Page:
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Nanoparticles Reveal the Structure and Function of Membrane Proteins

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    Scientists at the Karolinska Institute have developed a nanoparticle technology that can be used to stabilize membrane proteins so that their structure can be studied in a lipid environment. The technique (“A Saposin-Lipoprotein Nanoparticle System for Membrane Proteins”), described in Nature Methods, makes it possible to access drug targets that previously could not be investigated and therefore potentially allows for the development of novel drugs, therapeutic antibodies, and vaccines, according to the team.


    “Our technology, termed Salipro, may offer a wide range of potential applications, ranging from structural biology to the discovery of new pharmacological agents, as well as the therapeutic delivery of protein-based therapeutics and vaccines”, says first author Jens Frauenfeld, who was working at the Department of Medical Biochemistry and Biophysics at Karolinska Institute when the study was performed.


    Membrane proteins are the targets of more than 60% of drugs in clinical use. In addition, the membrane proteins of viruses are the key functional unit in commercial vaccines. Thus, membrane proteins are important in biology, drug discovery, and vaccination. The problem that researchers face is that these proteins are very unstable and therefore hard to investigate. They are embedded in membranes that are made up of different kinds of lipids. Most often, detergents are used to extract the membrane proteins. However, detergents are associated with protein instability and poor compatibility with structural and biophysical studies. Moreover, detergents do not provide a lipid environment, which is important for membrane proteins.


    The investigators behind the new study worked around that problem by using the small cellular protein saposin. Usually, saposin shuttles lipids from one place to another within the cell.  Saposin is known to bind to lipids; thus, the researchers evaluated whether it would be possible to develop a method to make stable saposin-based lipid nanoparticles. They then expanded the method so that it is possible also to embed fragile membrane proteins into those lipid nanoparticles and stabilize them.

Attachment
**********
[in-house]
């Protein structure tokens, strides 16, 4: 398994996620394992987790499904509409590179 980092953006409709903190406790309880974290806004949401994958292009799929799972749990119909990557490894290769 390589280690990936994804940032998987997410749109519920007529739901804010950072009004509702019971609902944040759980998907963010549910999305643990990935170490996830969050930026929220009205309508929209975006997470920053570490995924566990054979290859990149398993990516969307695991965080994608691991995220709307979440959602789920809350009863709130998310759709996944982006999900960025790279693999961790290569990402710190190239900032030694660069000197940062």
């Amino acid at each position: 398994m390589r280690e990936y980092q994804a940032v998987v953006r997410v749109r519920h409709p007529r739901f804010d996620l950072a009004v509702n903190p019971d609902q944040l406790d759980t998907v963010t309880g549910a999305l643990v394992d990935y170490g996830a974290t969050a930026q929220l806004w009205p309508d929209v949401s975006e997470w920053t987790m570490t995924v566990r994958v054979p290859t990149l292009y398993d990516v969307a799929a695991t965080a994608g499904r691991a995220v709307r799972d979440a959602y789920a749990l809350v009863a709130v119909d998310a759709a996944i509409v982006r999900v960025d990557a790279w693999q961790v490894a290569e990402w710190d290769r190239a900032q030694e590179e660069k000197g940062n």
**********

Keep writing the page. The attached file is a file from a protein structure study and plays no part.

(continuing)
The investigators demonstrated that the method facilitates high-resolution three-dimensional studies of membrane proteins by single-particle cryo-electron microscopy, cryo-EM, an increasingly popular technique among scientists who want to study proteins at atomic resolution. They also present a method to extract and stabilize fragile membrane proteins from the human immunodeficiency virus (HIV) virus membrane.


    “To our knowledge, the HIV spike protein preparation presented in the study using the Salipro system represents the first approach that allows the stabilization of the HIV-1 spike, including the important membrane domains, in a soluble and functional state,” says Prof. Pär Nordlund at the Department of Oncology-Pathology.


    The authors believe that the technology may also be applicable to other viral envelope proteins such as influenza virus hemagglutinin, Ebola virus G protein, or hepatitis C virus E protein. Taken together, the researchers apply the method on three different membrane protein targets for structural and functional studies.

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